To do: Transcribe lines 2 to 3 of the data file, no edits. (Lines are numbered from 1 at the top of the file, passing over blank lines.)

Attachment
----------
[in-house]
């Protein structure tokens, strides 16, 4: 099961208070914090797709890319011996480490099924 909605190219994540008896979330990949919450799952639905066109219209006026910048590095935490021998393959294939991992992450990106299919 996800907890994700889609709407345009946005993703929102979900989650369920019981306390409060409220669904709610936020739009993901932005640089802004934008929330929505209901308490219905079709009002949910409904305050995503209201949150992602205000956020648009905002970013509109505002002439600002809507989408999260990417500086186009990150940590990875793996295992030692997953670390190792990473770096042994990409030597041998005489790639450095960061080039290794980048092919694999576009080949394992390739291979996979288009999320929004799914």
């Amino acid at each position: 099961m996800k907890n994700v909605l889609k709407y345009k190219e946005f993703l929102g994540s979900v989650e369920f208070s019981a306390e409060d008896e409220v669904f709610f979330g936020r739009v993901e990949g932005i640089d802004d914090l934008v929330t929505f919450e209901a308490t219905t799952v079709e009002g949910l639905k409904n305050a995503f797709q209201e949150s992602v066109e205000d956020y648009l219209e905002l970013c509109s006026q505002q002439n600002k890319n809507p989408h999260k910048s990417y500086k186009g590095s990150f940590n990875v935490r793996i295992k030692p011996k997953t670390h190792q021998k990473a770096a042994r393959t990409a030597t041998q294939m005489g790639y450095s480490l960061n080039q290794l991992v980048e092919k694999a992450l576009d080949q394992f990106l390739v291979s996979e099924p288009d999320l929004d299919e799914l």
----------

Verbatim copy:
């Protein structure tokens, strides 16, 4: 099961208070914090797709890319011996480490099924 909605190219994540008896979330990949919450799952639905066109219209006026910048590095935490021998393959294939991992992450990106299919 996800907890994700889609709407345009946005993703929102979900989650369920019981306390409060409220669904709610936020739009993901932005640089802004934008929330929505209901308490219905079709009002949910409904305050995503209201949150992602205000956020648009905002970013509109505002002439600002809507989408999260990417500086186009990150940590990875793996295992030692997953670390190792990473770096042994990409030597041998005489790639450095960061080039290794980048092919694999576009080949394992390739291979996979288009999320929004799914």
């Amino acid at each position: 099961m996800k907890n994700v909605l889609k709407y345009k190219e946005f993703l929102g994540s979900v989650e369920f208070s019981a306390e409060d008896e409220v669904f709610f979330g936020r739009v993901e990949g932005i640089d802004d914090l934008v929330t929505f919450e209901a308490t219905t799952v079709e009002g949910l639905k409904n305050a995503f797709q209201e949150s992602v066109e205000d956020y648009l219209e905002l970013c509109s006026q505002q002439n600002k890319n809507p989408h999260k910048s990417y500086k186009g590095s990150f940590n990875v935490r793996i295992k030692p011996k997953t670390h190792q021998k990473a770096a042994r393959t990409a030597t041998q294939m005489g790639y450095s480490l960061n080039q290794l991992v980048e092919k694999a992450l576009d080949q394992f990106l390739v291979s996979e099924p288009d999320l929004d299919e799914l």